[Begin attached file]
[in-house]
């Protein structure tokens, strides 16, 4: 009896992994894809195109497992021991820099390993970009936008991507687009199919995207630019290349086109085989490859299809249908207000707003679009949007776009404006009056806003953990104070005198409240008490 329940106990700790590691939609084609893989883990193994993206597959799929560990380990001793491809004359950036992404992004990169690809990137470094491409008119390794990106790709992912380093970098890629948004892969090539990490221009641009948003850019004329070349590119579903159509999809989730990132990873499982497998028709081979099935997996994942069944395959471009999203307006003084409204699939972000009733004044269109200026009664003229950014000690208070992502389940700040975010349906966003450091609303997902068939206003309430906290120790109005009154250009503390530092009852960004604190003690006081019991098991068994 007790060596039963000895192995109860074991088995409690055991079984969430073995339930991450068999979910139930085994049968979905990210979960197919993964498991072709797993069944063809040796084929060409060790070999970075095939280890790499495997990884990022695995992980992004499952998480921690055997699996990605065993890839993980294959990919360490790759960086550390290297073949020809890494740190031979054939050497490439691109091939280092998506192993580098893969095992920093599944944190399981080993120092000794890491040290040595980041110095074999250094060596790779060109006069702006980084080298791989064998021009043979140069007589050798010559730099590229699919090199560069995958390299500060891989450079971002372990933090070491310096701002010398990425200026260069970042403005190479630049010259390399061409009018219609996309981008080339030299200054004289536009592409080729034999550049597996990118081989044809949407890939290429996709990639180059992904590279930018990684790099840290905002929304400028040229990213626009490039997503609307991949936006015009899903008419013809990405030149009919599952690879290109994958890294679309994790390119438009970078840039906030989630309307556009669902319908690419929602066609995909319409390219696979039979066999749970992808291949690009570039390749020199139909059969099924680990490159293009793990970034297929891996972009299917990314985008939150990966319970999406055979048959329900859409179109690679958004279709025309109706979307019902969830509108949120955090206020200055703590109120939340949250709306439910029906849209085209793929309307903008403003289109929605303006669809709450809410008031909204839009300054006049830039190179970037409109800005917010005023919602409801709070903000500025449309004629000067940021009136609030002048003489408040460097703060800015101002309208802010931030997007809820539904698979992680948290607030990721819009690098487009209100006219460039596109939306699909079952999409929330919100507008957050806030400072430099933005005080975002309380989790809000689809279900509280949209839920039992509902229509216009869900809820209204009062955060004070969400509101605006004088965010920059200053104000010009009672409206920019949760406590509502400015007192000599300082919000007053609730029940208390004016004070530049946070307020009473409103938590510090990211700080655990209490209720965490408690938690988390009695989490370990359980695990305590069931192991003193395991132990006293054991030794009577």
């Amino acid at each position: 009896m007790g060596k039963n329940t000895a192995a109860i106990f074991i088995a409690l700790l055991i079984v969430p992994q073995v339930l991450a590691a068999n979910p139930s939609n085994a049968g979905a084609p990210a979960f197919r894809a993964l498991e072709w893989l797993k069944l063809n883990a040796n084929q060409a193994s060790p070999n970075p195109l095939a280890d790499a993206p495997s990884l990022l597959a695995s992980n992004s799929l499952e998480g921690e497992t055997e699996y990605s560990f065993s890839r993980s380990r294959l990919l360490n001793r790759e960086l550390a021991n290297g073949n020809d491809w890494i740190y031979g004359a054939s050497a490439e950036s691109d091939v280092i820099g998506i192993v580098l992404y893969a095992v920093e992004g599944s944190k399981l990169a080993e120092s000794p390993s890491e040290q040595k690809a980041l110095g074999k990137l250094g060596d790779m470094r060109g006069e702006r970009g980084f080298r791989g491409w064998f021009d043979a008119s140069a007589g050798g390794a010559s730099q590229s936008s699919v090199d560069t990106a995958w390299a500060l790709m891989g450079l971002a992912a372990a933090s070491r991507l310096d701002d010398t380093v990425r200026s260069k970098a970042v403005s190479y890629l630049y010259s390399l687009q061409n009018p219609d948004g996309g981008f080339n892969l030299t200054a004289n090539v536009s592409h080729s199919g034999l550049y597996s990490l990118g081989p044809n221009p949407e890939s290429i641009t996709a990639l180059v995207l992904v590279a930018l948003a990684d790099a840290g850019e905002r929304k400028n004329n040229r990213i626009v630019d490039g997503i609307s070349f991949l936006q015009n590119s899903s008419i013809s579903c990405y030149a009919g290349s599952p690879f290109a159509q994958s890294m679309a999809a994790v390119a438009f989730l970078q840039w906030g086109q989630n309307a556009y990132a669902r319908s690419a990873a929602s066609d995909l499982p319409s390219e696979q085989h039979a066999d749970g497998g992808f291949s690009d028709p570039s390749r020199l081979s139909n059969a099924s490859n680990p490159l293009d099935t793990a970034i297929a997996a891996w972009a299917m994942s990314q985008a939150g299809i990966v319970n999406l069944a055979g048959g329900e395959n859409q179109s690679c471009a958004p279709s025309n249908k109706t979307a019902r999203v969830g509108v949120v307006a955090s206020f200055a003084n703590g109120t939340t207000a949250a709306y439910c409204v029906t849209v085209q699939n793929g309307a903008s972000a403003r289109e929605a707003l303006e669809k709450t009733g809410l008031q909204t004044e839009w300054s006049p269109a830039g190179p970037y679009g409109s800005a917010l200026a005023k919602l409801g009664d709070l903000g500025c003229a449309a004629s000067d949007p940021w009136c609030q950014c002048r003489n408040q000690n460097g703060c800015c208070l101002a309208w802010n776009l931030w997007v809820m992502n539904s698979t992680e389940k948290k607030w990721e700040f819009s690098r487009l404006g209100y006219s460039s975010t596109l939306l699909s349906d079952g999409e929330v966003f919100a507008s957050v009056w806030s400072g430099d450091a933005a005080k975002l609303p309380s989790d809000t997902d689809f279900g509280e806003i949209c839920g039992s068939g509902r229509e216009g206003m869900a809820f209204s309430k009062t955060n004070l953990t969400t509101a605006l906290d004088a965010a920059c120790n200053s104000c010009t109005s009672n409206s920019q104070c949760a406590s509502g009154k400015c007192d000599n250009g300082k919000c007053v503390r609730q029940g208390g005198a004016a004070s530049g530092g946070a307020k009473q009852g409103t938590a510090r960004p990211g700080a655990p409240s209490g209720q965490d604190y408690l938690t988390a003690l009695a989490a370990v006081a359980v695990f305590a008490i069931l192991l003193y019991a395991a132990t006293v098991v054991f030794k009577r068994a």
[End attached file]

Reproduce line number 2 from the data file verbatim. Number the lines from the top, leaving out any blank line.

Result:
């Protein structure tokens, strides 16, 4: 009896992994894809195109497992021991820099390993970009936008991507687009199919995207630019290349086109085989490859299809249908207000707003679009949007776009404006009056806003953990104070005198409240008490 329940106990700790590691939609084609893989883990193994993206597959799929560990380990001793491809004359950036992404992004990169690809990137470094491409008119390794990106790709992912380093970098890629948004892969090539990490221009641009948003850019004329070349590119579903159509999809989730990132990873499982497998028709081979099935997996994942069944395959471009999203307006003084409204699939972000009733004044269109200026009664003229950014000690208070992502389940700040975010349906966003450091609303997902068939206003309430906290120790109005009154250009503390530092009852960004604190003690006081019991098991068994 007790060596039963000895192995109860074991088995409690055991079984969430073995339930991450068999979910139930085994049968979905990210979960197919993964498991072709797993069944063809040796084929060409060790070999970075095939280890790499495997990884990022695995992980992004499952998480921690055997699996990605065993890839993980294959990919360490790759960086550390290297073949020809890494740190031979054939050497490439691109091939280092998506192993580098893969095992920093599944944190399981080993120092000794890491040290040595980041110095074999250094060596790779060109006069702006980084080298791989064998021009043979140069007589050798010559730099590229699919090199560069995958390299500060891989450079971002372990933090070491310096701002010398990425200026260069970042403005190479630049010259390399061409009018219609996309981008080339030299200054004289536009592409080729034999550049597996990118081989044809949407890939290429996709990639180059992904590279930018990684790099840290905002929304400028040229990213626009490039997503609307991949936006015009899903008419013809990405030149009919599952690879290109994958890294679309994790390119438009970078840039906030989630309307556009669902319908690419929602066609995909319409390219696979039979066999749970992808291949690009570039390749020199139909059969099924680990490159293009793990970034297929891996972009299917990314985008939150990966319970999406055979048959329900859409179109690679958004279709025309109706979307019902969830509108949120955090206020200055703590109120939340949250709306439910029906849209085209793929309307903008403003289109929605303006669809709450809410008031909204839009300054006049830039190179970037409109800005917010005023919602409801709070903000500025449309004629000067940021009136609030002048003489408040460097703060800015101002309208802010931030997007809820539904698979992680948290607030990721819009690098487009209100006219460039596109939306699909079952999409929330919100507008957050806030400072430099933005005080975002309380989790809000689809279900509280949209839920039992509902229509216009869900809820209204009062955060004070969400509101605006004088965010920059200053104000010009009672409206920019949760406590509502400015007192000599300082919000007053609730029940208390004016004070530049946070307020009473409103938590510090990211700080655990209490209720965490408690938690988390009695989490370990359980695990305590069931192991003193395991132990006293054991030794009577």